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Making the Fascist Self: The Political Culture of Interwar Italy (The Wilder House Series in Politics, History and Culture)

ISBN: 9780801484209
Publisher: Cornell University Press
Edition: 1
Publication Date: 1997-06-27
Number of pages: 296
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  • Regular price $25.96

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Description


In her examination of the culture of Italian fascism, Mabel Berezin focuses on how Mussolini's regime consciously constructed a nonliberal public sphere to support its political aims. Fascism stresses form over content, she believes, and the regime tried to build its political support through the careful construction and manipulation of public spectacles or rituals such as parades, commemoration ceremonies, and holiday festivities.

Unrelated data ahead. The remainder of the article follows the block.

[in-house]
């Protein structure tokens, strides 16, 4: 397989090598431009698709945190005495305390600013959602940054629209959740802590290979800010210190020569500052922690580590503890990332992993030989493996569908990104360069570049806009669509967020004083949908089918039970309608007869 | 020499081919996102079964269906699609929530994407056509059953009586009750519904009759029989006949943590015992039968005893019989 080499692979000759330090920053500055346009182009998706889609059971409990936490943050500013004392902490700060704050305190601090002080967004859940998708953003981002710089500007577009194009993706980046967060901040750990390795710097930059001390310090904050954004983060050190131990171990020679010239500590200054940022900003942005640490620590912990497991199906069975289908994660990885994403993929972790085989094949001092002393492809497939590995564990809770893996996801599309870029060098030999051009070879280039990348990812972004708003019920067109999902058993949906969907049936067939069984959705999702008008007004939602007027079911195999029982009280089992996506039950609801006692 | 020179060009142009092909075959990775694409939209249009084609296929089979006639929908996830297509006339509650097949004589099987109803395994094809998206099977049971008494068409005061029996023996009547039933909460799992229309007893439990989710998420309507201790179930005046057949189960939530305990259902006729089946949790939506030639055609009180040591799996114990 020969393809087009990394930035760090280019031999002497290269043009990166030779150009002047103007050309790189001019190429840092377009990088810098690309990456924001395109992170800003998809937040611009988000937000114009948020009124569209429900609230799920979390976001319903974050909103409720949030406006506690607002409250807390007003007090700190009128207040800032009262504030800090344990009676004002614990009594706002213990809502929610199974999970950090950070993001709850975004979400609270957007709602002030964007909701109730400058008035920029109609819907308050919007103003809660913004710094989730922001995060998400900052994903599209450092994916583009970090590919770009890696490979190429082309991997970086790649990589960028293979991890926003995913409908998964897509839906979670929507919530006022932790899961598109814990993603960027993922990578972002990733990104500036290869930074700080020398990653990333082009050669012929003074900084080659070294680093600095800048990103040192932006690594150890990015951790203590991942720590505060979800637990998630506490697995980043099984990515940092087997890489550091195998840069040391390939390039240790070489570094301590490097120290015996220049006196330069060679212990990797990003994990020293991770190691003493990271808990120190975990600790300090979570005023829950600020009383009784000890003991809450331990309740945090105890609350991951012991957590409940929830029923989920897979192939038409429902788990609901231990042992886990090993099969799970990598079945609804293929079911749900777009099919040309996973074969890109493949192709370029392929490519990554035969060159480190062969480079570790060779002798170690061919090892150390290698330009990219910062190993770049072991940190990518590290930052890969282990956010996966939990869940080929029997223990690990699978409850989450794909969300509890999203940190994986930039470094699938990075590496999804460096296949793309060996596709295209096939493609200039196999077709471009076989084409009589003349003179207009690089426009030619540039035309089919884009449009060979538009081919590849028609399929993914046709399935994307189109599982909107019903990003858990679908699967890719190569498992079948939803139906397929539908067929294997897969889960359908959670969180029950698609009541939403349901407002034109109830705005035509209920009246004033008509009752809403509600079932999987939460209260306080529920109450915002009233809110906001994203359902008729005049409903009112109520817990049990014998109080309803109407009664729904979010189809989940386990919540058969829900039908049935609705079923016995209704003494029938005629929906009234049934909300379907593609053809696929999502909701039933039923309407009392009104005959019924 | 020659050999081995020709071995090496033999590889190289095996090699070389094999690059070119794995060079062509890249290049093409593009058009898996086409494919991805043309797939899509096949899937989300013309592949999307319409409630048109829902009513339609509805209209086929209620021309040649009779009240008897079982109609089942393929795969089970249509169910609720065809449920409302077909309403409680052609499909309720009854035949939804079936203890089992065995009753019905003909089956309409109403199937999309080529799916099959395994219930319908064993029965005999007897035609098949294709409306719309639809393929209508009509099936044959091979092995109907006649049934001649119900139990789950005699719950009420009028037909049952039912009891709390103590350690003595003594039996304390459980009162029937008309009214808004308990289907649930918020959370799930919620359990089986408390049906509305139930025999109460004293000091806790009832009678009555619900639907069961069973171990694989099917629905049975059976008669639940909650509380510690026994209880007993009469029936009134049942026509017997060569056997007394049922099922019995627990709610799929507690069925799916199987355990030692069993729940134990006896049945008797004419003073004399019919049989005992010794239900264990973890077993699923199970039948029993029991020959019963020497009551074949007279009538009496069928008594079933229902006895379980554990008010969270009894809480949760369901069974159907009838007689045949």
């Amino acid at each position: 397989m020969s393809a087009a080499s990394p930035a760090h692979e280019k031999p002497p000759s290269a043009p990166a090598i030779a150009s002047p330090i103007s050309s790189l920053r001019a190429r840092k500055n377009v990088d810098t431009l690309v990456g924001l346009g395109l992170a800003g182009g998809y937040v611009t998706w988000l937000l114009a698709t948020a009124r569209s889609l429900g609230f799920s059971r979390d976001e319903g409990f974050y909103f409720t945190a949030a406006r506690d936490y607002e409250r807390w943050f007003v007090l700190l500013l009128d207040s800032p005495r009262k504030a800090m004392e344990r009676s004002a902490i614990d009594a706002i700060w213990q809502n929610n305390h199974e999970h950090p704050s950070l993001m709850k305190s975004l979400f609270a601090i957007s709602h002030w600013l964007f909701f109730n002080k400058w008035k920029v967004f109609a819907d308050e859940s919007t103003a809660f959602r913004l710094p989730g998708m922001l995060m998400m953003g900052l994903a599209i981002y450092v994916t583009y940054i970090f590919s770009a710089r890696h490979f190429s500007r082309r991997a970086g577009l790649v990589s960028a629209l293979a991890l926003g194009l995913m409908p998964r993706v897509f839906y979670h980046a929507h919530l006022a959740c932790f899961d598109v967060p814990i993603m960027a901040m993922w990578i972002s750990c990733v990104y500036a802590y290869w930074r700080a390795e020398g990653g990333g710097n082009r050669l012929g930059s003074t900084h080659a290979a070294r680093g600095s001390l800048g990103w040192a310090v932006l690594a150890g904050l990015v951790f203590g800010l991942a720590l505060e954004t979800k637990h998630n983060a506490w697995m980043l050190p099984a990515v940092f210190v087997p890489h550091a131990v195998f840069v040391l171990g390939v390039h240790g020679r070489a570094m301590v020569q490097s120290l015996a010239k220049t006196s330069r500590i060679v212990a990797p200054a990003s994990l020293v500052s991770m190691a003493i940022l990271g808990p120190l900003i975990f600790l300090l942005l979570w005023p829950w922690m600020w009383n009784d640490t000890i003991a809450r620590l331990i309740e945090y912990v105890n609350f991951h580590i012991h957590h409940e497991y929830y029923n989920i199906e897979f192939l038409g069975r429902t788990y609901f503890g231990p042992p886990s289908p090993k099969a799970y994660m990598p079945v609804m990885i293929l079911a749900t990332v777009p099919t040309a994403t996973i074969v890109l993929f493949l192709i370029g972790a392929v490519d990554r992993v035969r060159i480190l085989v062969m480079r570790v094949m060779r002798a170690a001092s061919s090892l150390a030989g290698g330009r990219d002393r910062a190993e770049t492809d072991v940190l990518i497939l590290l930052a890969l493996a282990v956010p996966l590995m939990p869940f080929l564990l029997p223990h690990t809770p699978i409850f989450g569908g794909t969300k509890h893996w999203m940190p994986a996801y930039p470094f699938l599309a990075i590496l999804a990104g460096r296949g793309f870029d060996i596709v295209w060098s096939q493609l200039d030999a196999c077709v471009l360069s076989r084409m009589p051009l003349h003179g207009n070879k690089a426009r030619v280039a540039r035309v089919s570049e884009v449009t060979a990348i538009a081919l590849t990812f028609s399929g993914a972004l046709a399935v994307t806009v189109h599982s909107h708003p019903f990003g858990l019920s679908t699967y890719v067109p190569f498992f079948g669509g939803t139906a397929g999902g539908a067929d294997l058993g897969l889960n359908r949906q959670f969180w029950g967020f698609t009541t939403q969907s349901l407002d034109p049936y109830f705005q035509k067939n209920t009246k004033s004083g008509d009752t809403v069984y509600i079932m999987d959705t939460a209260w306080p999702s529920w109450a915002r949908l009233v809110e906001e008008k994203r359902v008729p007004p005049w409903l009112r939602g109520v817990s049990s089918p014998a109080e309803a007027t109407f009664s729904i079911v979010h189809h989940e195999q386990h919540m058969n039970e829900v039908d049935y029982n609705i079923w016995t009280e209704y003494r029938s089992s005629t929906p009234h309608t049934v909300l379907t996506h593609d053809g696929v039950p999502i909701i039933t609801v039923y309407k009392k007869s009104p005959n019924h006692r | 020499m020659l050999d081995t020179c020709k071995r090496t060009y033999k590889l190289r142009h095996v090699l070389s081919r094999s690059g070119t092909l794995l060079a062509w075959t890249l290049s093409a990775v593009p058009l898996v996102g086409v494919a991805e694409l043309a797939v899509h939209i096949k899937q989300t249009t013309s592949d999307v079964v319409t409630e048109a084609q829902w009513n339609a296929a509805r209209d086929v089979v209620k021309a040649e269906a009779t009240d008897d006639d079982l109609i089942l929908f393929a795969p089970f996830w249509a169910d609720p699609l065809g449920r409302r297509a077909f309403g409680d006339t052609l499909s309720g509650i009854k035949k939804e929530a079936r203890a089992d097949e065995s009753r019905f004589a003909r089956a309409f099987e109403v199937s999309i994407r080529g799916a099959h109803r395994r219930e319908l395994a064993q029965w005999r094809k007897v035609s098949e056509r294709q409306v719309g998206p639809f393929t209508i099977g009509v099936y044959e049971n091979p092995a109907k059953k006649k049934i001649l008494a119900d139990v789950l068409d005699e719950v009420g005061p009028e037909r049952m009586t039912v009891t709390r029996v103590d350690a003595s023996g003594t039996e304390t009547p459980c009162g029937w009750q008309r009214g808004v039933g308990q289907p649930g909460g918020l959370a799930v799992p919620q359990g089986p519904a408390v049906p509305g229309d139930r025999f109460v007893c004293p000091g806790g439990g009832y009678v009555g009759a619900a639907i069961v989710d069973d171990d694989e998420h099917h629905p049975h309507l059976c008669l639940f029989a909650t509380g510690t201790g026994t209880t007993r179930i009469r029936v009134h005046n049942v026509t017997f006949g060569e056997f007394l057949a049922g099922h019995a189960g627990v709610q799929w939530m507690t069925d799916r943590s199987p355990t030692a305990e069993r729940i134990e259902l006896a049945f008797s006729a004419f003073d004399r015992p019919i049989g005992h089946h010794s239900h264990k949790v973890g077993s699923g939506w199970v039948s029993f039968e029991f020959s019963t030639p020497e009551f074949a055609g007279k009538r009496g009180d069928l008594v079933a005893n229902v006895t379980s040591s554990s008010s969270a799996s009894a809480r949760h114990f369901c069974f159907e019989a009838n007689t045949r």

The fascists believed they could rely on the motivating power of spectacle, and experiential symbols. In contrast with the liberal democratic notion of separable public and private selves, Italian fascism attempted to merge the public and private selves in political spectacles, creating communities of feeling in public piazzas. Such communities were only temporary, Berezin explains, and fascist identity was only formed to the extent that it could be articulated in a language of pre-existing cultural identities.

In the Italian case, those identities meant the popular culture of Roman Catholicism and the cult of motherhood. Berezin hypothesizes that at particular historical moments certain social groups which perceive the division of public and private self as untenable on cultural grounds will gain political ascendance. Her hypothesis opens a new perspective on how fascism works.


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